Comenius became at last sensible of the vanity of his labours, as we learn from the book he published in 1668 at Amsterdam, entitled “Unius necessarii,” or “Of the one thing needful;” in which he acquaints us also with the resolution he had made, of employing all his future thoughts wholly on his salvation, and this he probably kept. He died at Amsterdam, 1671, in his eightieth year. Had he lived much longer, he would have seen the falsity of his prophecies with regard to the millennium, which he affirmed would begin in 1672, or 1673. Whatever mortification Comenius must have felt on the score of his prophecies, his enemies have brought more serious charges against him. He was first reproached with having done great prejudice to his brethren, who were banished with him from Moravia. Most of them had fled from their country with considerable sums of money; but, instead of being ceconomists, they squandered it away in a short time, because Comenius prophesied they should return to their country immediately, and thus they were very soon reduced to beggary. He was also accused of having been the cause of the plundering and burning of Lesna, where his brethren had found an asylum, by the panegyric he made so unseasonably upon Charles Gustavus of Sweden, when he invaded Poland. Comenius proclaimed him in a prophetic manner to be the immediate destroyer of popery; by which the protestants of Poland became extremely odious to the Roman catholics of that kingdom. He did not seem to be undeceived when the king of Sweden turned his arms against Denmark; for he made him a second panegyric, wherein he congratulated him no less on this new invasion than he had done upon the former. But whatever credit the protestants of Lesna might give to Comenius, that city was surprised and burnt by the Polish army; on which occasion Comenius lost his house, his furniture, and his library; a proof that, if he was an impostor, he had | first deceived himself. Part of his apocalyptic treatises, and some other pieces relating to his Pansophia, escaped the flames; he having just time to cover them, in a hole under ground, from which they were taken ten days after the fire but his “Lexicon Bobemicum,” a work which baron Born conceives would have been of the highest utility, was totally destroyed. On this he had spent above forty years of his life.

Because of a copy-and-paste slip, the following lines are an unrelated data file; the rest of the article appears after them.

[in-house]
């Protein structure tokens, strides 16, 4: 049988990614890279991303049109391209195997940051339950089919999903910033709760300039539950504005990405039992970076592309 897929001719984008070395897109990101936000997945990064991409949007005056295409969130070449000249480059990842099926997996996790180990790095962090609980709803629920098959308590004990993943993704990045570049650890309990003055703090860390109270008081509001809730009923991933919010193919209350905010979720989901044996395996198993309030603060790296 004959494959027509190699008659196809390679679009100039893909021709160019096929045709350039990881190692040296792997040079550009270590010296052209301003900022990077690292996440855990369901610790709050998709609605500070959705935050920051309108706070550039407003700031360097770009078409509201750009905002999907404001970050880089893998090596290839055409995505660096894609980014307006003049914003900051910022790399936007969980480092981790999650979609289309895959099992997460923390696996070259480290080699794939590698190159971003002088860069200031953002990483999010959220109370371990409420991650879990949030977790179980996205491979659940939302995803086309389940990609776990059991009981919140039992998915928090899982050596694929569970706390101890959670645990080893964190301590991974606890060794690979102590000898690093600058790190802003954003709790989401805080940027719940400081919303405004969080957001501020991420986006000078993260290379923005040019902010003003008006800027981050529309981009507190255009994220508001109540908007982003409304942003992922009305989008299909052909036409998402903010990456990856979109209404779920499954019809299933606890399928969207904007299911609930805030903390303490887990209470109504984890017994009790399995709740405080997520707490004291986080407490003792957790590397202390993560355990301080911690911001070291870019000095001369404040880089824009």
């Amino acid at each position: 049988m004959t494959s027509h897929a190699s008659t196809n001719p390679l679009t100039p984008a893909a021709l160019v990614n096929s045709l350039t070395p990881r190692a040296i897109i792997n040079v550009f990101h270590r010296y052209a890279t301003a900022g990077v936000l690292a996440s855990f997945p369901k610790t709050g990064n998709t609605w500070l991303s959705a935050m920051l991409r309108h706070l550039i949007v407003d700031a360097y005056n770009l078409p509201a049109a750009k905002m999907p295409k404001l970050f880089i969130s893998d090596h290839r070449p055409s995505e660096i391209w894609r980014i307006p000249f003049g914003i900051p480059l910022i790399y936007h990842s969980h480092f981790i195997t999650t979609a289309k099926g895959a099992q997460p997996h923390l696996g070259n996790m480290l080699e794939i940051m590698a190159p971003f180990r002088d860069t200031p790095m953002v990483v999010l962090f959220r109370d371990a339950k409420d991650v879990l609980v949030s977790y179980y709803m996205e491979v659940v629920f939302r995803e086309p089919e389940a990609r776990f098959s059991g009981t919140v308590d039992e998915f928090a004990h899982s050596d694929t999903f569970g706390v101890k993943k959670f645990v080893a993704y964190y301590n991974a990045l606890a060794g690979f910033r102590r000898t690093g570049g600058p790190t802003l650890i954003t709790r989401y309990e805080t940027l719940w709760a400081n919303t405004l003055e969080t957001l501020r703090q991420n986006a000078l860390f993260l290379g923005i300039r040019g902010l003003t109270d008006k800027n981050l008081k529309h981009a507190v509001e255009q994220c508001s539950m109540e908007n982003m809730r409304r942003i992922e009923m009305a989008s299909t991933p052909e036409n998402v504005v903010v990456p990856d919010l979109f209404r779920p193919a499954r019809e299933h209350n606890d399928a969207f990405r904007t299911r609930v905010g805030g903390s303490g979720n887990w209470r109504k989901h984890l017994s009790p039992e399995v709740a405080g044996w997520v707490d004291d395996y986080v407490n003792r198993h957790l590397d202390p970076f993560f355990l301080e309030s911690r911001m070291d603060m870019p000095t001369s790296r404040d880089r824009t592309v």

Besides the works already mentioned, Comenius wrote, 1. “Synopsis -Physicse, ad lumen divinum reformat,” Amst. 1643, and 1645, 12mo, published in English, 1651, 12mo. This book has procured him a place in Brucker’s class of scriptural philosophers. Comenius, according to his analysis of the work, supposes three principles of nature matter, spirit, and light: the first, a dark, inactive, corporeal substance, which receives forms; the second, the subtle, living, invisible substance, which animates material bodies; the third, a middle substance between the two former, lucid, visible, moveable, capable of penetrating matter, which is the instrument by which spirit acts upon matter, and which performs its office by means of motion, agitation, or vibration. Of these three principles he conceived all created beings to be composed. This doctrine he attempts to derive from the Mosaic history of the creation; but the scholastic fictions which men of this cast ascribe to Moses, Moses himself would probably never have owned. 2. “Ecclesiae Slavonic, &c. brevis historiola,” Amst. 1660, afterwards published by Buddeus under the title of “Historia Fratrum Bohcmorum,1702, ito. Several other of his publications, now of little interest, are enumerated in our authorities. 1

1 Gen. Dict.—Baron Born’s Kiftgies Viroratn Bohemia?, vol. I— Morhoff l*olyhisr. who speaks with much severity of his “J,mua Linguanim.”—Foppea Bibl. Belg.—Brucker’s Hist, of Philosophy.—Freytag Adparat. Lit.—Saxii Onomasticon.